Editor, Emerging Media
Scott Helman has been a staff writer and editor at The Boston Globe since 2000, including stints as a magazine writer, Spotlight Team reporter, political editor, national political reporter, multimedia producer, and assistant Metro editor. Most recently he was editor and director of Globe Live, a live storytelling event at Boston’s Paramount Center in May 2017. He was a finalist for the 2017 Pulitzer Prize in Local Reporting, alongside a team of journalists who investigated the breakdown of the Massachusetts mental health care system. He is also co-author of two books, The Real Romney and Long Mile Home: Boston Under Attack, the City’s Courageous Recovery, and the Epic Hunt for Justice.
By Scott Helman and photographs by Jessica Rinaldi ,
Together for decades, the group’s timeless music still resonates inside and outside the church.
By Scott Helman and photography Jessica Rinaldi/Globe Staff ,
They got their start under street lamps, singing doo-wop and soul for family, friends, and neighbors in the Village, a historically black neighborhood of West Newton. That was decades ago. Brothers Walter and Stephen Cooper and a cousin, Richard Evans, have never stopped singing. Even as construction of the Mass. Pike largely decimated their community. Even as their lives were consumed by careers, marriages, children, and personal trials. Even as their musical interests evolved — as youthful dreams of becoming the next Four Tops faded and they gravitated to spirituals and gospel. “We’ve been singing forever, it seems like,” Walter Cooper says. Since 1988, they’ve been performing as the Gospel Love Tones, their timeless music rooted in history but fiercely relevant to the present. “Gospel is the aches and pains and the sorrows and the moanings of a depressed, enslaved people,” Evans says. Stephen Cooper says: “Gospel is, to me, the spreading of the good news.” Today, with a fourth member, Kenny Haywood, the Gospel Love Tones bring warm, four-part harmonies and an uplifting message to schools, assisted-care facilities, holiday celebrations, and to Myrtle Baptist Church, a vibrant centerpiece of the old neighborhood. In this political climate, Evans says, gospel has once again become a source of comfort and hope — especially for African-Americans. “So much is going on today,” Stephen Cooper says, “that we can try to alleviate or bring some sense of peace and tranquillity to this world.”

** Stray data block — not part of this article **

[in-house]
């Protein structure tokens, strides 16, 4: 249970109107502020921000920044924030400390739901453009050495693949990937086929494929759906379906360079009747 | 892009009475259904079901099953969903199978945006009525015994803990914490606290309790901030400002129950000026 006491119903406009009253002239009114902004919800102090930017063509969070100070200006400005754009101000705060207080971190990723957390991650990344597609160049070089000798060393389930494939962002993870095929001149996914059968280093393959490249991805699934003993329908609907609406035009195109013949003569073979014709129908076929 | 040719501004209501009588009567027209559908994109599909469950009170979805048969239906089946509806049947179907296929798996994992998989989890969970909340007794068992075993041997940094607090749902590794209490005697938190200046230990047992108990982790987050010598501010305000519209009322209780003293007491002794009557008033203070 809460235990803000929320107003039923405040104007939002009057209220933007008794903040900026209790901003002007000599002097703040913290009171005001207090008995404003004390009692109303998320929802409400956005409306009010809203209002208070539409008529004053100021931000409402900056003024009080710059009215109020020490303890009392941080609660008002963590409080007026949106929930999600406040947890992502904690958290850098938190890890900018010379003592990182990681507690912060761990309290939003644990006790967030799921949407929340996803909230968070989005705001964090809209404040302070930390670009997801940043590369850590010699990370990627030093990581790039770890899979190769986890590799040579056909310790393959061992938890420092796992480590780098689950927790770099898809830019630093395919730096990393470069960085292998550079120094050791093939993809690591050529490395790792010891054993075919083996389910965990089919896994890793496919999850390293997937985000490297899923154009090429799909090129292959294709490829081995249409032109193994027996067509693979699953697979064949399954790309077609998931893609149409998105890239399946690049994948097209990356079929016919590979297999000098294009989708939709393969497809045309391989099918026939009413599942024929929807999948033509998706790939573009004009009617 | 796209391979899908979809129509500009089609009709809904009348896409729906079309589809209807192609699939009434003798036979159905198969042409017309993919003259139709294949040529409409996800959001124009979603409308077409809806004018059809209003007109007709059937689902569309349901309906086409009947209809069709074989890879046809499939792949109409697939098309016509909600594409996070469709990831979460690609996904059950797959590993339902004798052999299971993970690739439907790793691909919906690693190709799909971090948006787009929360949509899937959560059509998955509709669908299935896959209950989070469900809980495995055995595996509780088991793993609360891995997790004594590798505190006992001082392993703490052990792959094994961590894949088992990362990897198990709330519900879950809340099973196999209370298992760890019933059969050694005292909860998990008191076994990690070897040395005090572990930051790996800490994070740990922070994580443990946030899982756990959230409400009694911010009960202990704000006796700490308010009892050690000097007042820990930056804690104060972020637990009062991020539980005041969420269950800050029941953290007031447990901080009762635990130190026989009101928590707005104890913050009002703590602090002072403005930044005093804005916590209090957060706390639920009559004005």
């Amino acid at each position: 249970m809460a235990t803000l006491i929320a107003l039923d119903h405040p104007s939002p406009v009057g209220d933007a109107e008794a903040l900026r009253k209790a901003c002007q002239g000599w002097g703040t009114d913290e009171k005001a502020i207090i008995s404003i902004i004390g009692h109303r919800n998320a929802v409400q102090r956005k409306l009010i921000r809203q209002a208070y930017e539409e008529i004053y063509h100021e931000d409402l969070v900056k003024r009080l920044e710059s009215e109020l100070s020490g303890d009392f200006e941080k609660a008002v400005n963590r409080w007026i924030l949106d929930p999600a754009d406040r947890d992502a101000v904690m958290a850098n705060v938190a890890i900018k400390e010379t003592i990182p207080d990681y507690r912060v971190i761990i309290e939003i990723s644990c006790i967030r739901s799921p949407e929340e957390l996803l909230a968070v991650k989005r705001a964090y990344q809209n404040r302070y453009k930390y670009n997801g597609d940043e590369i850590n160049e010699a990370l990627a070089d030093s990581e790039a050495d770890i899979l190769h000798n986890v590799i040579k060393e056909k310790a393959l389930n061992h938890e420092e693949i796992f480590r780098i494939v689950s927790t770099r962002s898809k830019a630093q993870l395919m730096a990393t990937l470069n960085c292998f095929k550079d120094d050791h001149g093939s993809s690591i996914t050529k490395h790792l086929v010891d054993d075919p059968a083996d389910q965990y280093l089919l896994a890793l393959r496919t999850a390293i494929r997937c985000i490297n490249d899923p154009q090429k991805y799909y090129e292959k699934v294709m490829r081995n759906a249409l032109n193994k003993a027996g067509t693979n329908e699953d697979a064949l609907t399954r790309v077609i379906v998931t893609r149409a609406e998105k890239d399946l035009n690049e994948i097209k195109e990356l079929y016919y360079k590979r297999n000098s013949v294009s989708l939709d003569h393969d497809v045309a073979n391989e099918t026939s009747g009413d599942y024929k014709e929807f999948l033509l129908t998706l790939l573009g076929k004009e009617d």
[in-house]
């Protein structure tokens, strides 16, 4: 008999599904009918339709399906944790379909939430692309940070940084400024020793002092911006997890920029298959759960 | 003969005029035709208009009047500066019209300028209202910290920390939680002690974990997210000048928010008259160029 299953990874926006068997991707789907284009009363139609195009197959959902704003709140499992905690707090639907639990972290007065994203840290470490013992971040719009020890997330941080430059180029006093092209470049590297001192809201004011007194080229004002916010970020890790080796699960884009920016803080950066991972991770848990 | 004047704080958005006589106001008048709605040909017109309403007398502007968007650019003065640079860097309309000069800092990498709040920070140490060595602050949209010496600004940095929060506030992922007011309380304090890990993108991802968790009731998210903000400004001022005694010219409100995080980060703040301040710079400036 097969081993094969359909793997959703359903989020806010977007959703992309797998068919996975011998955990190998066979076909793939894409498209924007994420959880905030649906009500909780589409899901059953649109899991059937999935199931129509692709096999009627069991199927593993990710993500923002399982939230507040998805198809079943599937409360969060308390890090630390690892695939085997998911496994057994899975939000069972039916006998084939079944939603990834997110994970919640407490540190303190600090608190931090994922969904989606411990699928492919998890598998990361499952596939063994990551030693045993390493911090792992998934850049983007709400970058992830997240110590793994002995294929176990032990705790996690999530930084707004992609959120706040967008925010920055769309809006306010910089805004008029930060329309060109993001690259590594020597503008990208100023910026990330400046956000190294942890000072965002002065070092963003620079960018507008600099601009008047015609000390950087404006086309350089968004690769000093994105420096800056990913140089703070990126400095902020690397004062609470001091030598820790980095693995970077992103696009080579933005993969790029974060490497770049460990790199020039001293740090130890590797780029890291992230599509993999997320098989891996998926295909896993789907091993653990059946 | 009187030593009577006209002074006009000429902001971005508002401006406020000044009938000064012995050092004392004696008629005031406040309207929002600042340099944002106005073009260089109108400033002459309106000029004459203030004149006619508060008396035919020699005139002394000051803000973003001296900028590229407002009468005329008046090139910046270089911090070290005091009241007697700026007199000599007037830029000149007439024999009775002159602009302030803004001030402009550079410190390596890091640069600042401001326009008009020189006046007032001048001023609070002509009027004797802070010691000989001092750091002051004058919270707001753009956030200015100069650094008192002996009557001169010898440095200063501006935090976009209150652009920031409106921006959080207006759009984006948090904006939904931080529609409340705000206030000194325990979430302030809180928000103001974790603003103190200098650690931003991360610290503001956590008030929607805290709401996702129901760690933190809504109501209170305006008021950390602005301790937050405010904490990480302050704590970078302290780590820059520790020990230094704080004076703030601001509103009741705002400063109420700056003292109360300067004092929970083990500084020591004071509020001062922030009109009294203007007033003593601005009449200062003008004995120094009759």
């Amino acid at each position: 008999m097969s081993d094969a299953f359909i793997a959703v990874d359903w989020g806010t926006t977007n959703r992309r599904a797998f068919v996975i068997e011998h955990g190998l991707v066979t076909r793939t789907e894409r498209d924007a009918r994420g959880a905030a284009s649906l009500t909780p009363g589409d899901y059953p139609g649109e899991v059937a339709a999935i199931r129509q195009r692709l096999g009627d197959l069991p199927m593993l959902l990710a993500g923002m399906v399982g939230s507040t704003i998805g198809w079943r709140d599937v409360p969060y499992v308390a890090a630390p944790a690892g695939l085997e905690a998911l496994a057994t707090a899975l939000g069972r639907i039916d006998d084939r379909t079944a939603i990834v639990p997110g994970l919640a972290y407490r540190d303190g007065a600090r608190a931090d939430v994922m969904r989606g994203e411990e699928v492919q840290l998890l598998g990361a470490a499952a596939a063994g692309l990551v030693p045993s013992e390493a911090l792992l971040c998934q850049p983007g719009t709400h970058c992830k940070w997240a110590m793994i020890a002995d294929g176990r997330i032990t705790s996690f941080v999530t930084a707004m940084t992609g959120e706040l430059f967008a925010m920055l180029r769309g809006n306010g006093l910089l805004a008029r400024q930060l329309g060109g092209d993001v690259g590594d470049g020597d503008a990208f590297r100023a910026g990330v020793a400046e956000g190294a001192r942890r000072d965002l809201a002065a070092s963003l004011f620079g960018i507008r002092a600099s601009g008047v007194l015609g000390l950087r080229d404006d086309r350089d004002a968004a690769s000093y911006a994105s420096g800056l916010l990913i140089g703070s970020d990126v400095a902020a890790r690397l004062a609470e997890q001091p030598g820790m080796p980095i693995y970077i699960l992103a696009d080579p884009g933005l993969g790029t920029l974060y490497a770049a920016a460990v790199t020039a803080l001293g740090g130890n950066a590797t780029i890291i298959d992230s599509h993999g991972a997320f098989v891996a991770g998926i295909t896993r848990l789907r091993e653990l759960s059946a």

Perspective | Magazine
By Scott Helman ,
In the federal government and here in Massachusetts, legislators seem to forget they must answer to the public.
By Todd Wallack, Jenna Russell, Scott Helman and Maria Cramer , Globe Staff
The governor has proposed measures to help people with mental illness, but he has declined to speak publicly about the crisis.